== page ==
Tuesday, 7 July 2015
GREECE: Let me be first to admit I'm totally lost when it comes to this whole crisis in Greece and why it could effect the whole European economy . To me, and I don't mean to insult any Greeks, I thought all Greece was responsible for was Nana Mouskouri , Demis Roussos and the alcoholic drink Ouzo... So in my ignorant thinking, who cares if I have to buy my next Nana Mouskouri record in Drachmas!
Maybe these words by Peter Oborne helped me and perhaps you understand the situation better: . He says; "In my view, however, there is a more optimistic scenario: that the country would start to recover after a period of chaos. The drachma would depreciate precipitously, making Greece far more competitive than countries still stuck in the eurozone. Tourism, for example, would boom because holidays in Greece would be so much cheaper.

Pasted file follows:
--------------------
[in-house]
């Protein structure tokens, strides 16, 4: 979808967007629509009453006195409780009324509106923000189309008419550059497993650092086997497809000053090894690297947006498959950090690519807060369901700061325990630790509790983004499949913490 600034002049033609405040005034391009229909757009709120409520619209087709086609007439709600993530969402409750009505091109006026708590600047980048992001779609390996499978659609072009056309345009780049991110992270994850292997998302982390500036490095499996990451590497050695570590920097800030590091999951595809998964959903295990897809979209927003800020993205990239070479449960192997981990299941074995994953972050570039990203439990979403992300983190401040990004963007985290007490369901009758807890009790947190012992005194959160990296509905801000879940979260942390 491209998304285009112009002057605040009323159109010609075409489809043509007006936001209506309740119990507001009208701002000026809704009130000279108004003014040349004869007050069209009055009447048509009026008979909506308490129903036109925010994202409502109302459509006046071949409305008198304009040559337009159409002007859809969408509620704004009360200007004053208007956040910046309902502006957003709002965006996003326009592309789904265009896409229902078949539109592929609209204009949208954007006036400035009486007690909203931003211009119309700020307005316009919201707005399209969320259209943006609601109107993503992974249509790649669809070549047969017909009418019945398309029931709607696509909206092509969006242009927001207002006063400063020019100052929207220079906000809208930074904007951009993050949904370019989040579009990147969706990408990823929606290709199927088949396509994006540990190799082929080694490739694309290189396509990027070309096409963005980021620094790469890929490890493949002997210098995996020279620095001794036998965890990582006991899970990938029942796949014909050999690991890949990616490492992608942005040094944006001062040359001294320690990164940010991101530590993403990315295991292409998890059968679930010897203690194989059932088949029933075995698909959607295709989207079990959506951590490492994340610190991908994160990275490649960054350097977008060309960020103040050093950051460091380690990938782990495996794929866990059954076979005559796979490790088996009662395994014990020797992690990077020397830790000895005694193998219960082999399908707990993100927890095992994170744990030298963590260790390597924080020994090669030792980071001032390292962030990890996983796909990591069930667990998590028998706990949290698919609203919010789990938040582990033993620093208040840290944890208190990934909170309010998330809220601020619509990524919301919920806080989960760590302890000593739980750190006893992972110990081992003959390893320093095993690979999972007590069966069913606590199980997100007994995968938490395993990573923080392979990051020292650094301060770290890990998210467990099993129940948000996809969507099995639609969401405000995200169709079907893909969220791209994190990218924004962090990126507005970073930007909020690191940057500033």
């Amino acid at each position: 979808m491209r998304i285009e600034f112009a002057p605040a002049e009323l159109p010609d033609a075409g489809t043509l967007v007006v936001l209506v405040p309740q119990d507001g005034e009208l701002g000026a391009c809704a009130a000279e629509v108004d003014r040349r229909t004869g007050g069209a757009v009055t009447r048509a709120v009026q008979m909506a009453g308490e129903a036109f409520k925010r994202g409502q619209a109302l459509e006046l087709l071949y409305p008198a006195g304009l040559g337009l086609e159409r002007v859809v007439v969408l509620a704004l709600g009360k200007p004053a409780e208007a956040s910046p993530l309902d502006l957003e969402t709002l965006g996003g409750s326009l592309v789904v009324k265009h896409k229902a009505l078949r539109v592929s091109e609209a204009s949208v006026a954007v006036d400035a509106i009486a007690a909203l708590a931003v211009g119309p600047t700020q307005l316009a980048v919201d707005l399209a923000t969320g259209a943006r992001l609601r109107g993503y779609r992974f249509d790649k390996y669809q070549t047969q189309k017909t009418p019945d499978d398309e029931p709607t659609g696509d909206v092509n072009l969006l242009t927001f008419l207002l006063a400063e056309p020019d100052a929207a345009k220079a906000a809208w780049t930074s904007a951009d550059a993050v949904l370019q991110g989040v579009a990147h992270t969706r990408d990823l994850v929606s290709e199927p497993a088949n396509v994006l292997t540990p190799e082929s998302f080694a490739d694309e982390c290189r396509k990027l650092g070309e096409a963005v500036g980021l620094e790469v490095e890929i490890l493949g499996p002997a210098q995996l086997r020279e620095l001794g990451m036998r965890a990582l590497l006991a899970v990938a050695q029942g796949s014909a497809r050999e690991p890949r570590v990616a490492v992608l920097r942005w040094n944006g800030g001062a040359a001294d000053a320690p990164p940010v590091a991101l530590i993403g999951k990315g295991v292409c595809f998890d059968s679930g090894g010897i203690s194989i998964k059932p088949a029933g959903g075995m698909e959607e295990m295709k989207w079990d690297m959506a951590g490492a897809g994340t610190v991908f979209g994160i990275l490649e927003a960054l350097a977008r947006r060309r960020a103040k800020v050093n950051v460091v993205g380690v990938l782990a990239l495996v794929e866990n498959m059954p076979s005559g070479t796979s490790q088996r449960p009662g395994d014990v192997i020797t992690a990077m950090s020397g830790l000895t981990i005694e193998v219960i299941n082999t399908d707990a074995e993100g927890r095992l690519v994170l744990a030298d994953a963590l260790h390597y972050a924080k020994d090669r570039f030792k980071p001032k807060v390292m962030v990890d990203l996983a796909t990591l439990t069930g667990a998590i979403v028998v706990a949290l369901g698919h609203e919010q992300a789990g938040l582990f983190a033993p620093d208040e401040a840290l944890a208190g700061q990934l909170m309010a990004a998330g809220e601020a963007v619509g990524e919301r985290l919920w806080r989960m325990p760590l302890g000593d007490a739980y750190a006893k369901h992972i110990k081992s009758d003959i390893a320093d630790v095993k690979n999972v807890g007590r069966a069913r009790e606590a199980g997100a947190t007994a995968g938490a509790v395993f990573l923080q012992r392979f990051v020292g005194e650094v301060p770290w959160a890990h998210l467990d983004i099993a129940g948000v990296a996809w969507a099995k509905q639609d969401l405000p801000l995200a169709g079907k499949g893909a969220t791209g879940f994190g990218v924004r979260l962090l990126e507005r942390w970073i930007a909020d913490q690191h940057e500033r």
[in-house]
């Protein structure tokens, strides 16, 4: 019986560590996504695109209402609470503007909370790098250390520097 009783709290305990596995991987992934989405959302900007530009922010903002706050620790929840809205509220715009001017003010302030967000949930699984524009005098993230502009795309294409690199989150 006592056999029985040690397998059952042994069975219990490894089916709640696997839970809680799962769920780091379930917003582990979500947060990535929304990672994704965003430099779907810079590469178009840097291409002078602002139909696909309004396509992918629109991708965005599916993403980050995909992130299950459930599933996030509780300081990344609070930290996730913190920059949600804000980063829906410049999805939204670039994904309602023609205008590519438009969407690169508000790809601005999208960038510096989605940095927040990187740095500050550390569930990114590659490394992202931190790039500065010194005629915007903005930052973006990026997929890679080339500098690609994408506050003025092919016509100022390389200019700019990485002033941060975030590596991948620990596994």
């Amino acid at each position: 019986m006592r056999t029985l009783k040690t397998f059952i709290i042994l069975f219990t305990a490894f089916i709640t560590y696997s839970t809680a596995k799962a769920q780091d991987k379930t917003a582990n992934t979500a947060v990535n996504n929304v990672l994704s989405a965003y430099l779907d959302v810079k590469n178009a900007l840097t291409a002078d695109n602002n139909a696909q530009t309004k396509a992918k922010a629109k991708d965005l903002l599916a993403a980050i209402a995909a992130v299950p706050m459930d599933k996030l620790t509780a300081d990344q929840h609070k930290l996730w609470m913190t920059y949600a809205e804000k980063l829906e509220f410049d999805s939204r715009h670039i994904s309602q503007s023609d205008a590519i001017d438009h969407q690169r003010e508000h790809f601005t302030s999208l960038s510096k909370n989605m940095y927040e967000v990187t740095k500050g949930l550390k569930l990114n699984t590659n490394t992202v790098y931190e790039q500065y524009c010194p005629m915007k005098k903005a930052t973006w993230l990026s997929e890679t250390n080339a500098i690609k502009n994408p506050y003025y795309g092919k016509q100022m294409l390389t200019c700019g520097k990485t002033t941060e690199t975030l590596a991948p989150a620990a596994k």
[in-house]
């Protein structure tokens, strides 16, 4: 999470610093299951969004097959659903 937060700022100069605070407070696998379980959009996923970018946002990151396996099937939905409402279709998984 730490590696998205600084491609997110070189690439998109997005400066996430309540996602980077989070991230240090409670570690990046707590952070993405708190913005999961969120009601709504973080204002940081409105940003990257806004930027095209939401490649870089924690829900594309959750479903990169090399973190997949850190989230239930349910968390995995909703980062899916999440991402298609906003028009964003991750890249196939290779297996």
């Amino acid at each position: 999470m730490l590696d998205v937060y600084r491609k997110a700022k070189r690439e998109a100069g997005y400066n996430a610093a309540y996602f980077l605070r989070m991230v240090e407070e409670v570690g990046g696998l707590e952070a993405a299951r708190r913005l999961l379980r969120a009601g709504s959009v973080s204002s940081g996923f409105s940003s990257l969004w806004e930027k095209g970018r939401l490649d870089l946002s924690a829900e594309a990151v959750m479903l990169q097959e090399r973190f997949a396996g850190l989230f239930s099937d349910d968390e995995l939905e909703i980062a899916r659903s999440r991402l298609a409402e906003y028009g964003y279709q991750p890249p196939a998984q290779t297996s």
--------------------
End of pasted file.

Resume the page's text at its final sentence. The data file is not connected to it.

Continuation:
Leaving the euro would certainly bring immense uncertainty to an already chaotic Greece. But at least with its own national bank, Greece could set its own interest rates and make its own spending decisions. No longer under the control of Brussels commissars and foreign bankers, the economy in time would have a fighting chance of flourishing once again.
Crucially, this was the experience of Argentina after its national currency, the peso, sensationally decoupled from the U.S. dollar in 2002.
The economy grew at an amazing annual rate of 9 per cent between 2003 and 2007.
It would, of course, be a total disaster for the European project if Greece, freed from the shackles of the euro, mirrored Argentina’s success. Rival European states stuck inside the stagnating eurozone would study the Greek economy at first with disbelief, then amazement and finally with envy. Then, one by one, they would follow the example of Greece and break away from the eurozone."
P.S: I forgot Zorba the Greek.